SkyRC — IFA 2014 — MC3000 charger-analyzer

hc900

Newly Enlightened
Joined
May 11, 2017
Messages
42
Known issue for Ni-Mh battery:
it is useful to create a specific charging profile for each problematic battery.

Example
1] Charging current not greater than C/2
2] Maximum capacity with a margin of +10% or 20%
3] Cut Off timer calculated on maximum capacity with margin
4] -Delta V at least -4mV but never zero mV
 

SYZYGY

Newly Enlightened
Joined
Sep 6, 2019
Messages
147
Is there a website which i can see a list or even best recommendations regarding making a program for the charger?

no. i wish.

post a specific battery, ideally with a link to its datasheet or detailed specs. maybe someone can help.
 

MaestroDaVinci

Newly Enlightened
Joined
Nov 17, 2016
Messages
16
Location
Bulgaria
Well i was hoping for some site or something, but i guess not.
My main right now are AA, AAA, Li-Ion that are being used.
The AA and AAA are Eneloop white which i have been using for a while, but i don't know the exact additional settings that i need for this specific charger that maybe i could maybe improve the charging. And the Li-Ion, are KeepPower P1826K which i don't know if i need additional settings or just charge them at a specific rate.
 

SYZYGY

Newly Enlightened
Joined
Sep 6, 2019
Messages
147
Eneloop white

i'll get you started. the packaging says C=2000mAh for AA Eneloop White:

BATT TYPE: NiMH
MODE: Charge
CAPACITY: 2400mAh (1.2C)
C. CURRENT: 1A (0.5C)

D. CURRENT: OFF
C. RESTING: 0min
D.RESTING: OFF
CYCLE COUNT: OFF
CYCLE MODE: OFF
TARGET VOLT: 1.65V
DELTA PEAK: 3mV
TRICKLE C.: OFF
TRICKLE TIME: OFF
RESTART VOLT: OFF
D. REDUCE: OFF
CUT VOLT: OFF
CUT TEMP: 45°C
CUT TIME: 168min (C/I*1.4 = 2000mAh/1000mA*1.4 = 2.8h)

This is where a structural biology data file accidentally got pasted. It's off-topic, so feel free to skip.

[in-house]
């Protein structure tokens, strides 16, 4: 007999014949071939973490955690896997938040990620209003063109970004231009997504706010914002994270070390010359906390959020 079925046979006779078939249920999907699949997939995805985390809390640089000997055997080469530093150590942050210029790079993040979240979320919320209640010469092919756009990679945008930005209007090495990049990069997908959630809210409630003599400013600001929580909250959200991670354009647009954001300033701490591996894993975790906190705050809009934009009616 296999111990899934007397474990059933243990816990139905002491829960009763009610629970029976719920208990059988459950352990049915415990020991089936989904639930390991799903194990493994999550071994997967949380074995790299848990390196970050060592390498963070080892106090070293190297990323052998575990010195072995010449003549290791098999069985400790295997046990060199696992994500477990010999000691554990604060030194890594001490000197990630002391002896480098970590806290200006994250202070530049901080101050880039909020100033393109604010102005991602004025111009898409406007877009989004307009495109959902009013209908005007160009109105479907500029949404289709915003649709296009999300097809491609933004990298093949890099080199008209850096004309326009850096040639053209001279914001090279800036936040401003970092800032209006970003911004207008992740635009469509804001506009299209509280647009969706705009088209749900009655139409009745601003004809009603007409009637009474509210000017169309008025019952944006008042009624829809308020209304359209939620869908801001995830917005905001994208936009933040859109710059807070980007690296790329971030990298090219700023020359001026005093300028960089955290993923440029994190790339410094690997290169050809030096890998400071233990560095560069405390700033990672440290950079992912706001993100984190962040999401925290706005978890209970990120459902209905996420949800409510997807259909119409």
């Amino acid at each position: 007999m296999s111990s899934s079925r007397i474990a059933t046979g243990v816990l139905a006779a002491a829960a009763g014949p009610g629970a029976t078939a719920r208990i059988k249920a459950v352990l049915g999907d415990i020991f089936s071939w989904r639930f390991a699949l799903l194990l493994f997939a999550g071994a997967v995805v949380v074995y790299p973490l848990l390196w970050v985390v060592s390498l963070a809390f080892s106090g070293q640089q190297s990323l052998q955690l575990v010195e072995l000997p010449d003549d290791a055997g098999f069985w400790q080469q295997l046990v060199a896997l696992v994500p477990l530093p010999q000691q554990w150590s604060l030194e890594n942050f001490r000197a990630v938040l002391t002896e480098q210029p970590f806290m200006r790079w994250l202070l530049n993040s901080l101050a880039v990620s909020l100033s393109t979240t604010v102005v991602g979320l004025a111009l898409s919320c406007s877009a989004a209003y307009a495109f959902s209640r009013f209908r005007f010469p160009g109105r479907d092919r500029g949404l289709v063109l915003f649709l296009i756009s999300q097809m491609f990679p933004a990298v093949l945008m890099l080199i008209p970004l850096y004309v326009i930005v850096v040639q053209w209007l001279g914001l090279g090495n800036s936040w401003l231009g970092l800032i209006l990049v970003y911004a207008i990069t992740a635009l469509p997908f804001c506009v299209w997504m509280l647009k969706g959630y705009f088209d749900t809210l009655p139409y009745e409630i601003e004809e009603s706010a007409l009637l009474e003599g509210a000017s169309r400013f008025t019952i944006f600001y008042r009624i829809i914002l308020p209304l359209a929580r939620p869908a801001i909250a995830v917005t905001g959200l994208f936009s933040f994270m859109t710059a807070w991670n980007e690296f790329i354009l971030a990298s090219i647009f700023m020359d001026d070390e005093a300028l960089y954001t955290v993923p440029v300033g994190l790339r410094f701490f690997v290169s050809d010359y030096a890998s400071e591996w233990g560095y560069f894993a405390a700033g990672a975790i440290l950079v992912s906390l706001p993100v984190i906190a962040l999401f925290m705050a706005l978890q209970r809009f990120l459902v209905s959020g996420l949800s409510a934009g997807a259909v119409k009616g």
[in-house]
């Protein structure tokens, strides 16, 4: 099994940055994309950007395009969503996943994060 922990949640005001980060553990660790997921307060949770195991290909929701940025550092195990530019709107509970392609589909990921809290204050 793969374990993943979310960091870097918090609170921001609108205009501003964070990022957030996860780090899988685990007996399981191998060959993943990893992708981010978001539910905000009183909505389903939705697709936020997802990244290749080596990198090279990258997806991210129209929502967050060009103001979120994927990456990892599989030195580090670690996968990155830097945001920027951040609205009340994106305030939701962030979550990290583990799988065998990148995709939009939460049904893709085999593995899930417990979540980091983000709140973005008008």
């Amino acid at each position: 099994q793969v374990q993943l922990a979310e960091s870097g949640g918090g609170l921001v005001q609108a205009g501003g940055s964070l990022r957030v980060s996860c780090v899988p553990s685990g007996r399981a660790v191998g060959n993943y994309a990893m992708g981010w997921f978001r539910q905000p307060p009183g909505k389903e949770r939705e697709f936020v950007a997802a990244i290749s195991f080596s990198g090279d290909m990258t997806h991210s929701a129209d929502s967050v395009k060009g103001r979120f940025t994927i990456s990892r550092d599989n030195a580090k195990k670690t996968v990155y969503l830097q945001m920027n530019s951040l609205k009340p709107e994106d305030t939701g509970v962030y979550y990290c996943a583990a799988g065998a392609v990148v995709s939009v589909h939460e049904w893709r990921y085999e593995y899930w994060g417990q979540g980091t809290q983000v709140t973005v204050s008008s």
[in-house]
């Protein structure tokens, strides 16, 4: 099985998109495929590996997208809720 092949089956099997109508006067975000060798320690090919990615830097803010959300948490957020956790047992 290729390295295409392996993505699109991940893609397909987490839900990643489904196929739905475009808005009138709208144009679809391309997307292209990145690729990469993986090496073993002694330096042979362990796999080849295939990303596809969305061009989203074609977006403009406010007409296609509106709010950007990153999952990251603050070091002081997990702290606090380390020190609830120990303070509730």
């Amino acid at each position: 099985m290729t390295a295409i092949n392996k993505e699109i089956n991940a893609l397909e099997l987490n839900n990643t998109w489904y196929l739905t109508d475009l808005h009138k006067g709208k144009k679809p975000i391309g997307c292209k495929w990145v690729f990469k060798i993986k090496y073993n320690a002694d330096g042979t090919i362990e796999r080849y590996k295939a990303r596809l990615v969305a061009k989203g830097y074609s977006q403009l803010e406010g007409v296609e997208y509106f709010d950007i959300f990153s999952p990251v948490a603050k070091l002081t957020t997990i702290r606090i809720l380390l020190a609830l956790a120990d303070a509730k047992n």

for discussion about this very thing, read the last page or so.

i leave it as an exercise for you to come up with the AAA profile. just do the same math.
 

MaestroDaVinci

Newly Enlightened
Joined
Nov 17, 2016
Messages
16
Location
Bulgaria
Thank you is there a specific way to make these programs because the charger is very much a huge amount of customization and yet some of the program seems to be off.
 

SYZYGY

Newly Enlightened
Joined
Sep 6, 2019
Messages
147
i think i just set the charger to advanced mode and then programmed it. if you don't have it in advanced mode, you don't get all the options.

for further information, read the manual i guess or try asking us a specific question. the manual explains how to create programs.
 

AlexLED

Enlightened
Joined
Jul 31, 2006
Messages
236
Basically, you need one program for each chemistry and capacity, so three in your case.
I usually only set the charge current to around 0.5 x capacity (for both NiMH and LiIon).
I dont even set the CAPACITY and CUT TIME, but of course they are additional safety features - especially if the charged is left unattended. (Which in my case is seldom.)

I started a table with the progams I need ... I need to finish that and will then try to post here. :)
 

SYZYGY

Newly Enlightened
Joined
Sep 6, 2019
Messages
147
You set a capacity cut value too low. Use Nominal Capacity x 1.2, then 3100mAh for Eneloop Pro AA batteries.
Anyway Gaudi's suggestions are right. If you set Delta Peak=3mV you should use 0.5C as charging current (as clearly stated by Panasonic).
Alternatevely (like I do) set Delta Peak=0dV and generally you can lower the charging current down to 0.3C.
The MC3000 charger uses a constant current charging method (not pulsed) and it is quite critical regarding the detection of the end charging point.

hi geppo,